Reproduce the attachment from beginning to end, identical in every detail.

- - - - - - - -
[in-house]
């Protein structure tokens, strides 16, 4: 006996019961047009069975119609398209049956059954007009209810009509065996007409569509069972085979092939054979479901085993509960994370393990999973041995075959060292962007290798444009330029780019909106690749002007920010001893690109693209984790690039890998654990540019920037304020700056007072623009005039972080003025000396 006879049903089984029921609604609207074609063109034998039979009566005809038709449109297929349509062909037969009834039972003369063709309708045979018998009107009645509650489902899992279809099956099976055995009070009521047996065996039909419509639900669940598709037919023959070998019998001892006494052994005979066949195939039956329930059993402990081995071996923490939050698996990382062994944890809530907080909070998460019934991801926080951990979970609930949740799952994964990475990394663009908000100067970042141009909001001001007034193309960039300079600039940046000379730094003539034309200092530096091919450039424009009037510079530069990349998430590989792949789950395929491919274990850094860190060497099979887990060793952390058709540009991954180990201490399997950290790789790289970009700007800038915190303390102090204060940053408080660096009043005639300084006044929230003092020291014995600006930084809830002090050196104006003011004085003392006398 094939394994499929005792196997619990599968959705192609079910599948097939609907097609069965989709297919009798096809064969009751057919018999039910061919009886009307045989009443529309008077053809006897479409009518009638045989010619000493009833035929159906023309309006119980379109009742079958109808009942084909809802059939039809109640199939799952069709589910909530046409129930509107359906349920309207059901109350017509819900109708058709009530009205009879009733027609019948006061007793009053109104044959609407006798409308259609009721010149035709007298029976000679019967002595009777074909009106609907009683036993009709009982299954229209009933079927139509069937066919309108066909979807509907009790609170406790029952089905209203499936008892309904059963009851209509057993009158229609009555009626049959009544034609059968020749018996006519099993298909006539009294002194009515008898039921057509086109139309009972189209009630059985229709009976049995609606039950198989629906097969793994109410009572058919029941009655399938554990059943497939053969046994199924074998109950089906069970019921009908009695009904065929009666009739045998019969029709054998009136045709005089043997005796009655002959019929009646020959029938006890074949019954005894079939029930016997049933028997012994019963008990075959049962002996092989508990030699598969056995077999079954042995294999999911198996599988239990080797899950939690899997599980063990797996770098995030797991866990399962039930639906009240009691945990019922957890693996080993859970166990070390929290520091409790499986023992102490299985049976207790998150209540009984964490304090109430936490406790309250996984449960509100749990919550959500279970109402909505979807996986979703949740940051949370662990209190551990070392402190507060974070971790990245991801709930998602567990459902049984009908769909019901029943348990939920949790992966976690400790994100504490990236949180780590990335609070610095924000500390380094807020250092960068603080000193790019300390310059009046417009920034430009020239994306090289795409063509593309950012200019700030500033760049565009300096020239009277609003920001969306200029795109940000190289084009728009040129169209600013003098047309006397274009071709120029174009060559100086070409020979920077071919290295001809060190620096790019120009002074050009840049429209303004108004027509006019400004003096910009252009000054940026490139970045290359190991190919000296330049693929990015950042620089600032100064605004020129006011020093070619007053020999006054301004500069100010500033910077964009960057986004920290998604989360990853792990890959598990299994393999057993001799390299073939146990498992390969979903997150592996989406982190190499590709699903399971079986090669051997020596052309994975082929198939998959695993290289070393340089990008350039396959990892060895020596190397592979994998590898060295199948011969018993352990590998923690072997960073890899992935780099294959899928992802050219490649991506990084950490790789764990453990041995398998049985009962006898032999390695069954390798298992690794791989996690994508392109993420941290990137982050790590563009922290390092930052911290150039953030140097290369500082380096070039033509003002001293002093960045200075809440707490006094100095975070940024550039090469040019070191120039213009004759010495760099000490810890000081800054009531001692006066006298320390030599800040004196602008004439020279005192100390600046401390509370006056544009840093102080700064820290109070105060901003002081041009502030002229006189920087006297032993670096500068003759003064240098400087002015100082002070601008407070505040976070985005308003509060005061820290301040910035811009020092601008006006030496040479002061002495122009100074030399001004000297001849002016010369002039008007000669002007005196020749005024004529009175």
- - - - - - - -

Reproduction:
[in-house]
């Protein structure tokens, strides 16, 4: 006996019961047009069975119609398209049956059954007009209810009509065996007409569509069972085979092939054979479901085993509960994370393990999973041995075959060292962007290798444009330029780019909106690749002007920010001893690109693209984790690039890998654990540019920037304020700056007072623009005039972080003025000396 006879049903089984029921609604609207074609063109034998039979009566005809038709449109297929349509062909037969009834039972003369063709309708045979018998009107009645509650489902899992279809099956099976055995009070009521047996065996039909419509639900669940598709037919023959070998019998001892006494052994005979066949195939039956329930059993402990081995071996923490939050698996990382062994944890809530907080909070998460019934991801926080951990979970609930949740799952994964990475990394663009908000100067970042141009909001001001007034193309960039300079600039940046000379730094003539034309200092530096091919450039424009009037510079530069990349998430590989792949789950395929491919274990850094860190060497099979887990060793952390058709540009991954180990201490399997950290790789790289970009700007800038915190303390102090204060940053408080660096009043005639300084006044929230003092020291014995600006930084809830002090050196104006003011004085003392006398 094939394994499929005792196997619990599968959705192609079910599948097939609907097609069965989709297919009798096809064969009751057919018999039910061919009886009307045989009443529309008077053809006897479409009518009638045989010619000493009833035929159906023309309006119980379109009742079958109808009942084909809802059939039809109640199939799952069709589910909530046409129930509107359906349920309207059901109350017509819900109708058709009530009205009879009733027609019948006061007793009053109104044959609407006798409308259609009721010149035709007298029976000679019967002595009777074909009106609907009683036993009709009982299954229209009933079927139509069937066919309108066909979807509907009790609170406790029952089905209203499936008892309904059963009851209509057993009158229609009555009626049959009544034609059968020749018996006519099993298909006539009294002194009515008898039921057509086109139309009972189209009630059985229709009976049995609606039950198989629906097969793994109410009572058919029941009655399938554990059943497939053969046994199924074998109950089906069970019921009908009695009904065929009666009739045998019969029709054998009136045709005089043997005796009655002959019929009646020959029938006890074949019954005894079939029930016997049933028997012994019963008990075959049962002996092989508990030699598969056995077999079954042995294999999911198996599988239990080797899950939690899997599980063990797996770098995030797991866990399962039930639906009240009691945990019922957890693996080993859970166990070390929290520091409790499986023992102490299985049976207790998150209540009984964490304090109430936490406790309250996984449960509100749990919550959500279970109402909505979807996986979703949740940051949370662990209190551990070392402190507060974070971790990245991801709930998602567990459902049984009908769909019901029943348990939920949790992966976690400790994100504490990236949180780590990335609070610095924000500390380094807020250092960068603080000193790019300390310059009046417009920034430009020239994306090289795409063509593309950012200019700030500033760049565009300096020239009277609003920001969306200029795109940000190289084009728009040129169209600013003098047309006397274009071709120029174009060559100086070409020979920077071919290295001809060190620096790019120009002074050009840049429209303004108004027509006019400004003096910009252009000054940026490139970045290359190991190919000296330049693929990015950042620089600032100064605004020129006011020093070619007053020999006054301004500069100010500033910077964009960057986004920290998604989360990853792990890959598990299994393999057993001799390299073939146990498992390969979903997150592996989406982190190499590709699903399971079986090669051997020596052309994975082929198939998959695993290289070393340089990008350039396959990892060895020596190397592979994998590898060295199948011969018993352990590998923690072997960073890899992935780099294959899928992802050219490649991506990084950490790789764990453990041995398998049985009962006898032999390695069954390798298992690794791989996690994508392109993420941290990137982050790590563009922290390092930052911290150039953030140097290369500082380096070039033509003002001293002093960045200075809440707490006094100095975070940024550039090469040019070191120039213009004759010495760099000490810890000081800054009531001692006066006298320390030599800040004196602008004439020279005192100390600046401390509370006056544009840093102080700064820290109070105060901003002081041009502030002229006189920087006297032993670096500068003759003064240098400087002015100082002070601008407070505040976070985005308003509060005061820290301040910035811009020092601008006006030496040479002061002495122009100074030399001004000297001849002016010369002039008007000669002007005196020749005024004529009175």